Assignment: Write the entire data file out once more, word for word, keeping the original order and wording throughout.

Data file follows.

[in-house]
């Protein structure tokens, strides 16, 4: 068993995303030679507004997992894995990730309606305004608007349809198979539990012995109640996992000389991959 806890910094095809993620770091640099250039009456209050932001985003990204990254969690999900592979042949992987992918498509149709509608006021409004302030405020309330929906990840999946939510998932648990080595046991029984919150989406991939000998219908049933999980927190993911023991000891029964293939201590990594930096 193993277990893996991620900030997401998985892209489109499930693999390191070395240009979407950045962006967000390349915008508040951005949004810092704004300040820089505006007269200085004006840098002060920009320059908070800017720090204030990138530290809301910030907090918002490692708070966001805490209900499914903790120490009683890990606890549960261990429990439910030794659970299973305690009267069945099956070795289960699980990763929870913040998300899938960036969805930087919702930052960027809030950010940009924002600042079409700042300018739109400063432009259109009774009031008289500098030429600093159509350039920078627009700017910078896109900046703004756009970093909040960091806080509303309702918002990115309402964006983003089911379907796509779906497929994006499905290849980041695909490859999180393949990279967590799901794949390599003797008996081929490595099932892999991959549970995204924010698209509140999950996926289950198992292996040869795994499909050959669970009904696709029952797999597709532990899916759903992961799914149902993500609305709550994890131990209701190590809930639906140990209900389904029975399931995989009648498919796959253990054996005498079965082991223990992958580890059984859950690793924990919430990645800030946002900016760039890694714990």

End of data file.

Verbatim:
[in-house]
């Protein structure tokens, strides 16, 4: 068993995303030679507004997992894995990730309606305004608007349809198979539990012995109640996992000389991959 806890910094095809993620770091640099250039009456209050932001985003990204990254969690999900592979042949992987992918498509149709509608006021409004302030405020309330929906990840999946939510998932648990080595046991029984919150989406991939000998219908049933999980927190993911023991000891029964293939201590990594930096 193993277990893996991620900030997401998985892209489109499930693999390191070395240009979407950045962006967000390349915008508040951005949004810092704004300040820089505006007269200085004006840098002060920009320059908070800017720090204030990138530290809301910030907090918002490692708070966001805490209900499914903790120490009683890990606890549960261990429990439910030794659970299973305690009267069945099956070795289960699980990763929870913040998300899938960036969805930087919702930052960027809030950010940009924002600042079409700042300018739109400063432009259109009774009031008289500098030429600093159509350039920078627009700017910078896109900046703004756009970093909040960091806080509303309702918002990115309402964006983003089911379907796509779906497929994006499905290849980041695909490859999180393949990279967590799901794949390599003797008996081929490595099932892999991959549970995204924010698209509140999950996926289950198992292996040869795994499909050959669970009904696709029952797999597709532990899916759903992961799914149902993500609305709550994890131990209701190590809930639906140990209900389904029975399931995989009648498919796959253990054996005498079965082991223990992958580890059984859950690793924990919430990645800030946002900016760039890694714990």